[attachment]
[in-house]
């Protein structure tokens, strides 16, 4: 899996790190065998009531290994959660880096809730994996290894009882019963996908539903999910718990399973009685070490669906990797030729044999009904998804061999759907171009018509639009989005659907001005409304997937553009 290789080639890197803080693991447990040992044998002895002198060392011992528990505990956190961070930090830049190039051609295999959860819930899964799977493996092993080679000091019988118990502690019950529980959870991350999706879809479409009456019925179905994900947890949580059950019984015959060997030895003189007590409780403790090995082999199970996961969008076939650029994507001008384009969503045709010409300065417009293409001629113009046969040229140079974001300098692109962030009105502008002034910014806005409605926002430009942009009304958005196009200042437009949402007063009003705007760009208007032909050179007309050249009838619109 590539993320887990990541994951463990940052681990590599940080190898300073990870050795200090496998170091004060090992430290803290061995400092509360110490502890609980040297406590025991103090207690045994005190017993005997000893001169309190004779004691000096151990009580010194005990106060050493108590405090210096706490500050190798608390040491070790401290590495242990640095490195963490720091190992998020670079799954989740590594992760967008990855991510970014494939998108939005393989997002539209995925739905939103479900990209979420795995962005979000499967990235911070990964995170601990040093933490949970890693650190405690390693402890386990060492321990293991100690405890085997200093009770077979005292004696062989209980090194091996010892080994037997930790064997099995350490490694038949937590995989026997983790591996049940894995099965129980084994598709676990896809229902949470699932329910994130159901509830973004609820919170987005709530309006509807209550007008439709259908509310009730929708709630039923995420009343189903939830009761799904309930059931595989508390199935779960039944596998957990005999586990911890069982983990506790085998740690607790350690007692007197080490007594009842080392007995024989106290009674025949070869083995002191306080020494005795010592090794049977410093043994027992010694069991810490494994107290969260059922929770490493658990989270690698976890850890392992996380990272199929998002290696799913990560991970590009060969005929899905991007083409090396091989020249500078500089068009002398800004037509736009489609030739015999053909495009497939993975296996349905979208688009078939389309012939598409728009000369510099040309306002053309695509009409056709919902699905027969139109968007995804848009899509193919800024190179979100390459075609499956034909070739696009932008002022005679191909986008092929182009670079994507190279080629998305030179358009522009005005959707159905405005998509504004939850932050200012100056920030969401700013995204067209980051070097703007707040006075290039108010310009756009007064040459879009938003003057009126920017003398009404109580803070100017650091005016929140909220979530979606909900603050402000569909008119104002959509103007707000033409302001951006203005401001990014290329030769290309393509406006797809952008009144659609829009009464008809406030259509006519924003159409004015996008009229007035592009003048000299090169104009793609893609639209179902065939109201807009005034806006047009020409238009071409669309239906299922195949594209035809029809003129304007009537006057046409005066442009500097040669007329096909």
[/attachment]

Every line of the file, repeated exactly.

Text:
[in-house]
């Protein structure tokens, strides 16, 4: 899996790190065998009531290994959660880096809730994996290894009882019963996908539903999910718990399973009685070490669906990797030729044999009904998804061999759907171009018509639009989005659907001005409304997937553009 290789080639890197803080693991447990040992044998002895002198060392011992528990505990956190961070930090830049190039051609295999959860819930899964799977493996092993080679000091019988118990502690019950529980959870991350999706879809479409009456019925179905994900947890949580059950019984015959060997030895003189007590409780403790090995082999199970996961969008076939650029994507001008384009969503045709010409300065417009293409001629113009046969040229140079974001300098692109962030009105502008002034910014806005409605926002430009942009009304958005196009200042437009949402007063009003705007760009208007032909050179007309050249009838619109 590539993320887990990541994951463990940052681990590599940080190898300073990870050795200090496998170091004060090992430290803290061995400092509360110490502890609980040297406590025991103090207690045994005190017993005997000893001169309190004779004691000096151990009580010194005990106060050493108590405090210096706490500050190798608390040491070790401290590495242990640095490195963490720091190992998020670079799954989740590594992760967008990855991510970014494939998108939005393989997002539209995925739905939103479900990209979420795995962005979000499967990235911070990964995170601990040093933490949970890693650190405690390693402890386990060492321990293991100690405890085997200093009770077979005292004696062989209980090194091996010892080994037997930790064997099995350490490694038949937590995989026997983790591996049940894995099965129980084994598709676990896809229902949470699932329910994130159901509830973004609820919170987005709530309006509807209550007008439709259908509310009730929708709630039923995420009343189903939830009761799904309930059931595989508390199935779960039944596998957990005999586990911890069982983990506790085998740690607790350690007692007197080490007594009842080392007995024989106290009674025949070869083995002191306080020494005795010592090794049977410093043994027992010694069991810490494994107290969260059922929770490493658990989270690698976890850890392992996380990272199929998002290696799913990560991970590009060969005929899905991007083409090396091989020249500078500089068009002398800004037509736009489609030739015999053909495009497939993975296996349905979208688009078939389309012939598409728009000369510099040309306002053309695509009409056709919902699905027969139109968007995804848009899509193919800024190179979100390459075609499956034909070739696009932008002022005679191909986008092929182009670079994507190279080629998305030179358009522009005005959707159905405005998509504004939850932050200012100056920030969401700013995204067209980051070097703007707040006075290039108010310009756009007064040459879009938003003057009126920017003398009404109580803070100017650091005016929140909220979530979606909900603050402000569909008119104002959509103007707000033409302001951006203005401001990014290329030769290309393509406006797809952008009144659609829009009464008809406030259509006519924003159409004015996008009229007035592009003048000299090169104009793609893609639209179902065939109201807009005034806006047009020409238009071409669309239906299922195949594209035809029809003129304007009537006057046409005066442009500097040669007329096909």